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[p. 77] armory, arriving at 12.10, ‘well pleased with our drill, but not with the arrangements for our return.’

April 12, 1861, Fort Sumpter was fired upon, and on April 15 the ‘fiery cross’ was sent out over the Com-

The new uniforms of the Light Guard were speedily finished, and all who had signified their willingness to go on the first call were supplied. You who always think of Union soldiers as ‘the boys in blue’ would like to know how these men were dressed. I copy verbatim from the description of the uniform given by one who wore it. ‘It was iron gray cloth trimmed with black, swallow-tailed coat, with a profusion of brass buttons. The suits were made by a skilled tailor, and were tight fitting, very military and stylish—I may say “natty.” The hat was after the bean-pot style, cost, I think, about seven dollars. Said hat was adorned with braid—brass—and a red and white plume or pon-pon. Can you imagine anything more inappropriate or comical than the sight of those boys in this holiday garb, carrying a ten-pound musket, also one or two revolvers and dirk knives, marching off to war! Oh, what a headache I had on arrival at Washington from wearing that heavy hat! The last sight I ever had of it (as also a leathern stock worn about the neck) was when it disappeared over a fence into somebody's back yard.’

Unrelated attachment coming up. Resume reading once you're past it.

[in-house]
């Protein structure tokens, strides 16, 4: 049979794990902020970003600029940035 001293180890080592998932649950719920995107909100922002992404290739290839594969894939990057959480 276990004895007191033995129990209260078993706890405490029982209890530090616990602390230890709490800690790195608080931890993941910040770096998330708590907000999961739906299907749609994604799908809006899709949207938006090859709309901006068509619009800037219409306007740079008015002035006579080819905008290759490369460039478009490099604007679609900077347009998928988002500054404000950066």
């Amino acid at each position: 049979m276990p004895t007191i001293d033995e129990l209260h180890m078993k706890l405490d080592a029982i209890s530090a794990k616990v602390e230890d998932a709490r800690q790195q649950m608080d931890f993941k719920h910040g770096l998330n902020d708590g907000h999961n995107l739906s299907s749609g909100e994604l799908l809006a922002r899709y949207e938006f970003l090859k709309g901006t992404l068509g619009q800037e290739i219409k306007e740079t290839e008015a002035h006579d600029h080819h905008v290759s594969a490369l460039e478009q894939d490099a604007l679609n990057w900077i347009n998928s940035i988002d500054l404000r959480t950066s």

A mass-meeting was held Thursday evening, April 18, 1862, at which six thousand dollars were subscribed amid great enthusiasm, to complete the uniforming of the company and to aid the families of the soldiers while they were away. A committee of thirteen was formed to apportion the money raised. Thirteen must have been an unlucky number in this case, for by a series of misunderstandings the uniforms were not paid for until over a year after the return of the company, and only after a long dispute and legal process.

Col. Lawrence was ordered to report in Boston with his regiment April 19, 1861. His orders were issued

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